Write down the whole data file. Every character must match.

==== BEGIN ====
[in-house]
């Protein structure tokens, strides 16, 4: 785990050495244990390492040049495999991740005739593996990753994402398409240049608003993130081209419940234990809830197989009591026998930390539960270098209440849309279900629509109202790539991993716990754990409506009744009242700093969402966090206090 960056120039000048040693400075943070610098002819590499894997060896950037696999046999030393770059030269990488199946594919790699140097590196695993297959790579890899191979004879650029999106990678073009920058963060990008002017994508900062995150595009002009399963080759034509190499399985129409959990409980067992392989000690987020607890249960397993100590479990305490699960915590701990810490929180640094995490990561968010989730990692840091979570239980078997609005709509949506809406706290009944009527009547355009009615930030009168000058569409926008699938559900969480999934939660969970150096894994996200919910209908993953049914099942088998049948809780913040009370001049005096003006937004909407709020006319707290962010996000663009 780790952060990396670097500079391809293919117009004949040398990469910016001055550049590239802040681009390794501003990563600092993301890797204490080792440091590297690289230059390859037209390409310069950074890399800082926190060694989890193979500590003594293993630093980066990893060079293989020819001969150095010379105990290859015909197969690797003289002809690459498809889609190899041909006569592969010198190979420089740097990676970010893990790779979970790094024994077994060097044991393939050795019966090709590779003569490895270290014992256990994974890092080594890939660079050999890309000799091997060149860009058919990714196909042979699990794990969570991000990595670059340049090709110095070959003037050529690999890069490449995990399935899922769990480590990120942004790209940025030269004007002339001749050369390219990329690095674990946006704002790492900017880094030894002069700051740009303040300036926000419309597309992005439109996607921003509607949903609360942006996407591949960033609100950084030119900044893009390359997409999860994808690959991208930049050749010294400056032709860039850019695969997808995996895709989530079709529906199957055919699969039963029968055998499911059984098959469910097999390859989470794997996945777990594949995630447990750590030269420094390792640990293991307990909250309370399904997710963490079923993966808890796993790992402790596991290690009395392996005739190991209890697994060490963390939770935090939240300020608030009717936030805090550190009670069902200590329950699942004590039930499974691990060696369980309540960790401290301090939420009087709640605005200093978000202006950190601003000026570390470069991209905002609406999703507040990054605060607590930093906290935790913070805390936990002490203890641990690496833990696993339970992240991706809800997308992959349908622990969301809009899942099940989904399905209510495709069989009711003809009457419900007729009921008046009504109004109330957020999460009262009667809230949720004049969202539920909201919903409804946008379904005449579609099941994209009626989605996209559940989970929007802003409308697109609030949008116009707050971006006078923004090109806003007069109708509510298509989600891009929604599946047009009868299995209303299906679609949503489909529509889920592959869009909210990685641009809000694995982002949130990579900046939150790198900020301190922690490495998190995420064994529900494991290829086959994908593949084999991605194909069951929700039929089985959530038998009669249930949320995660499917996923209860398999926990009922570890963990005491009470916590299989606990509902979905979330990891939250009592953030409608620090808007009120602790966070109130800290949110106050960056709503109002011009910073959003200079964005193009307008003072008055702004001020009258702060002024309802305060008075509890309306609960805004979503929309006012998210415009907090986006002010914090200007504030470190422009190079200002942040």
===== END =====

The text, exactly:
[in-house]
């Protein structure tokens, strides 16, 4: 785990050495244990390492040049495999991740005739593996990753994402398409240049608003993130081209419940234990809830197989009591026998930390539960270098209440849309279900629509109202790539991993716990754990409506009744009242700093969402966090206090 960056120039000048040693400075943070610098002819590499894997060896950037696999046999030393770059030269990488199946594919790699140097590196695993297959790579890899191979004879650029999106990678073009920058963060990008002017994508900062995150595009002009399963080759034509190499399985129409959990409980067992392989000690987020607890249960397993100590479990305490699960915590701990810490929180640094995490990561968010989730990692840091979570239980078997609005709509949506809406706290009944009527009547355009009615930030009168000058569409926008699938559900969480999934939660969970150096894994996200919910209908993953049914099942088998049948809780913040009370001049005096003006937004909407709020006319707290962010996000663009 780790952060990396670097500079391809293919117009004949040398990469910016001055550049590239802040681009390794501003990563600092993301890797204490080792440091590297690289230059390859037209390409310069950074890399800082926190060694989890193979500590003594293993630093980066990893060079293989020819001969150095010379105990290859015909197969690797003289002809690459498809889609190899041909006569592969010198190979420089740097990676970010893990790779979970790094024994077994060097044991393939050795019966090709590779003569490895270290014992256990994974890092080594890939660079050999890309000799091997060149860009058919990714196909042979699990794990969570991000990595670059340049090709110095070959003037050529690999890069490449995990399935899922769990480590990120942004790209940025030269004007002339001749050369390219990329690095674990946006704002790492900017880094030894002069700051740009303040300036926000419309597309992005439109996607921003509607949903609360942006996407591949960033609100950084030119900044893009390359997409999860994808690959991208930049050749010294400056032709860039850019695969997808995996895709989530079709529906199957055919699969039963029968055998499911059984098959469910097999390859989470794997996945777990594949995630447990750590030269420094390792640990293991307990909250309370399904997710963490079923993966808890796993790992402790596991290690009395392996005739190991209890697994060490963390939770935090939240300020608030009717936030805090550190009670069902200590329950699942004590039930499974691990060696369980309540960790401290301090939420009087709640605005200093978000202006950190601003000026570390470069991209905002609406999703507040990054605060607590930093906290935790913070805390936990002490203890641990690496833990696993339970992240991706809800997308992959349908622990969301809009899942099940989904399905209510495709069989009711003809009457419900007729009921008046009504109004109330957020999460009262009667809230949720004049969202539920909201919903409804946008379904005449579609099941994209009626989605996209559940989970929007802003409308697109609030949008116009707050971006006078923004090109806003007069109708509510298509989600891009929604599946047009009868299995209303299906679609949503489909529509889920592959869009909210990685641009809000694995982002949130990579900046939150790198900020301190922690490495998190995420064994529900494991290829086959994908593949084999991605194909069951929700039929089985959530038998009669249930949320995660499917996923209860398999926990009922570890963990005491009470916590299989606990509902979905979330990891939250009592953030409608620090808007009120602790966070109130800290949110106050960056709503109002011009910073959003200079964005193009307008003072008055702004001020009258702060002024309802305060008075509890309306609960805004979503929309006012998210415009907090986006002010914090200007504030470190422009190079200002942040």